Edward Thomas

(3 March 1878 - 9 April 1917 / London / England)

Edward Thomas Poems

81. Tall Nettles 12/31/2002
82. The Glory 3/19/2003
83. Thaw 12/31/2002
84. Aspens 1/3/2003
85. The Dark Forest 1/3/2003
86. Celandine 12/31/2002
87. But These Things Also 4/7/2010
88. A Cat 1/3/2003
89. Beauty 12/31/2002
90. The Owl 12/31/2002
91. Words 1/3/2003
92. The Cherry Trees 12/31/2002
93. Like The Touch Of Rain 1/3/2003
94. Adlestrop 12/31/2002
95. Rain 12/31/2002

Comments about Edward Thomas

  • Charlotte Calendar (3/31/2020 5:58:00 AM)

    Can not see the poem rubbish website says my daughter

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  • jack whitfeld (4/27/2018 2:16:00 PM)

    lol i live in adlestrop

    1 person liked.
    2 person did not like.
  • Tony Walton (8/27/2012 2:23:00 PM)

    Edward Thomas is considered by many major poets, such as T.S.Eliot and Ted Hughes, to have a big influence on the development of English poetry in the 20th century. Hughes said: He is the father of us all.
    Thomas and Robert Frost were best friends. It was Frost who encouraged Thomas to turn to poetry at the age of 36, three years before his death.
    He is still not as widely known as Wilfred Owen, who was the other significant poet to be killed on the Western Front.
    Please read my poem 'Roads To France' written about him and in his memory.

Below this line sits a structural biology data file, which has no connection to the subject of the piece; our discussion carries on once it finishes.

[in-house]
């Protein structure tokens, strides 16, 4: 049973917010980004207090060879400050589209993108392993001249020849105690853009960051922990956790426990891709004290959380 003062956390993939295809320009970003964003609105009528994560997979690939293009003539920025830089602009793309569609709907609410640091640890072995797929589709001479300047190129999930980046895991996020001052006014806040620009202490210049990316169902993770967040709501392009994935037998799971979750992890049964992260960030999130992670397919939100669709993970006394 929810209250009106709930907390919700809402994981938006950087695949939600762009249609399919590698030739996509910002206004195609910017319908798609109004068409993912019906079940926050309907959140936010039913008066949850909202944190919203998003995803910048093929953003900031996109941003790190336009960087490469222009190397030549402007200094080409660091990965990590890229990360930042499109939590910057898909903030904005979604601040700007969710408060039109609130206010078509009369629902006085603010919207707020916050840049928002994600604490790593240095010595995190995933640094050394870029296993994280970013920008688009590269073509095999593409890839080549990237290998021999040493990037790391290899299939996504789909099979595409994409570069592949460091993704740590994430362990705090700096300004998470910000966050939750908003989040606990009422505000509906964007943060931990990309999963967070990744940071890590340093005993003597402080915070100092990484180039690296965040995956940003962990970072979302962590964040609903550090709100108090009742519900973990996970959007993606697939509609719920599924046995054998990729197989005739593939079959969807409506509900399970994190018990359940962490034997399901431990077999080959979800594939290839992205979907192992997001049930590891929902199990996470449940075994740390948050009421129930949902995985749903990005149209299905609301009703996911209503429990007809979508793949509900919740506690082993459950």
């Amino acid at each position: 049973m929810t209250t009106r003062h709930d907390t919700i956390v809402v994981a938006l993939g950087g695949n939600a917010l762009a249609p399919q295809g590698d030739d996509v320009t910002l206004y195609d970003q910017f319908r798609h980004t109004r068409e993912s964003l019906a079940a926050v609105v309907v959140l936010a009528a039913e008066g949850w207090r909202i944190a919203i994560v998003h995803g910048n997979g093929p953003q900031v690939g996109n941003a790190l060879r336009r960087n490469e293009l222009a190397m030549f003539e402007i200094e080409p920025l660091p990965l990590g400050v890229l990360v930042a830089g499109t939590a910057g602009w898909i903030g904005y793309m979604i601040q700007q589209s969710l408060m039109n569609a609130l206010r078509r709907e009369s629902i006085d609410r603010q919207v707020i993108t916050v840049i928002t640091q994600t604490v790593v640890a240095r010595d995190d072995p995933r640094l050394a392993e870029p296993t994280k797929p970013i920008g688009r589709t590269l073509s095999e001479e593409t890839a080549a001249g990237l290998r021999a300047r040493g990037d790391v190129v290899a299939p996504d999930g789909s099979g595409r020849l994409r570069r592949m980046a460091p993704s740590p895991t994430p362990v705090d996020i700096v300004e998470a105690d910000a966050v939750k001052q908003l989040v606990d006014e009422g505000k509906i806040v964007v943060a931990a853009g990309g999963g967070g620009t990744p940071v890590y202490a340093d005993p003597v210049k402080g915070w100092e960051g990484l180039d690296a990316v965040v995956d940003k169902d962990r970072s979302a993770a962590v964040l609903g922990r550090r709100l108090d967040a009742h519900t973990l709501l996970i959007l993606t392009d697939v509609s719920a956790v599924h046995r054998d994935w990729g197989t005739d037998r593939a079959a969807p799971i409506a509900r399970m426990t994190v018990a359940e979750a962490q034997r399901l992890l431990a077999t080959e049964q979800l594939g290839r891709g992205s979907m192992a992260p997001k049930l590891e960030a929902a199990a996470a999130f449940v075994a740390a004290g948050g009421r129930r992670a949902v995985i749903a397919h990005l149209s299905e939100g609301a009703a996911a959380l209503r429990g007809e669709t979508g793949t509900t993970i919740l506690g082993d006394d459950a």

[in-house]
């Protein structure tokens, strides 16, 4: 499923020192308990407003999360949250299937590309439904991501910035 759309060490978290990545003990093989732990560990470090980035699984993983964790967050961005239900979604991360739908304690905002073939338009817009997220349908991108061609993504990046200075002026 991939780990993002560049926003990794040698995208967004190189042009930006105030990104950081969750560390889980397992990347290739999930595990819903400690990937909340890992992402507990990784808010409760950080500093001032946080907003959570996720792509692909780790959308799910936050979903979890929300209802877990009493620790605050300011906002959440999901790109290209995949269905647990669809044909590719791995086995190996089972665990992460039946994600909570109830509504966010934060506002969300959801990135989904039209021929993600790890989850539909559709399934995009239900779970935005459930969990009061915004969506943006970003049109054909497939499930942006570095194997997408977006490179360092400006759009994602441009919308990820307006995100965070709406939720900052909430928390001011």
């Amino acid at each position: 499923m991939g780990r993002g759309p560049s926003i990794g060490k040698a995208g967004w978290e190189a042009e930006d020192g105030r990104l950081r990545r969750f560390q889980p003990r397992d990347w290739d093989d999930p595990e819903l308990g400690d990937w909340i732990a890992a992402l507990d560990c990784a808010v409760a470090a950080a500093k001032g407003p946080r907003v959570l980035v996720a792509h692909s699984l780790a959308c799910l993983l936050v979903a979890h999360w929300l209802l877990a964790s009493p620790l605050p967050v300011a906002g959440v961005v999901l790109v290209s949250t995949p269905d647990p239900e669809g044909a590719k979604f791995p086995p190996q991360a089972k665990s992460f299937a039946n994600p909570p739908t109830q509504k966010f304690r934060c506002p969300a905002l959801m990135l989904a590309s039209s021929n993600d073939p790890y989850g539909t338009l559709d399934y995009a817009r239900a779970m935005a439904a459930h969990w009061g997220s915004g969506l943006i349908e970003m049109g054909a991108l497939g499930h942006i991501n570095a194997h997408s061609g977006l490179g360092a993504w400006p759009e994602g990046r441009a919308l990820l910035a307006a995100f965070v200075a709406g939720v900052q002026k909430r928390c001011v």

45 person liked.
    30 person did not like.
  • Nawaz Hassan (1/16/2005 9:24:00 AM)

    i need the Comparison between 'Tall Nettles' and 'Thistles'

    25 person liked.
    49 person did not like.
Best Poem of Edward Thomas

The Cherry Trees

The cherry trees bend over and are shedding,
On the old road where all that passed are dead,
Their petals, strewing the grass as for a wedding
This early May morn when there is none to wed.

Read the full of The Cherry Trees

Bob's Lane

Women he liked, did shovel-bearded Bob,
Old Farmer Hayward of the Heath, but he
Loved horses. He himself was like a cob
And leather-coloured. Also he loved a tree.

For the life in them he loved most living things,
But a tree chiefly. All along the lane
He planted elms where now the stormcock sings
That travellers hear from the slow-climbing train.

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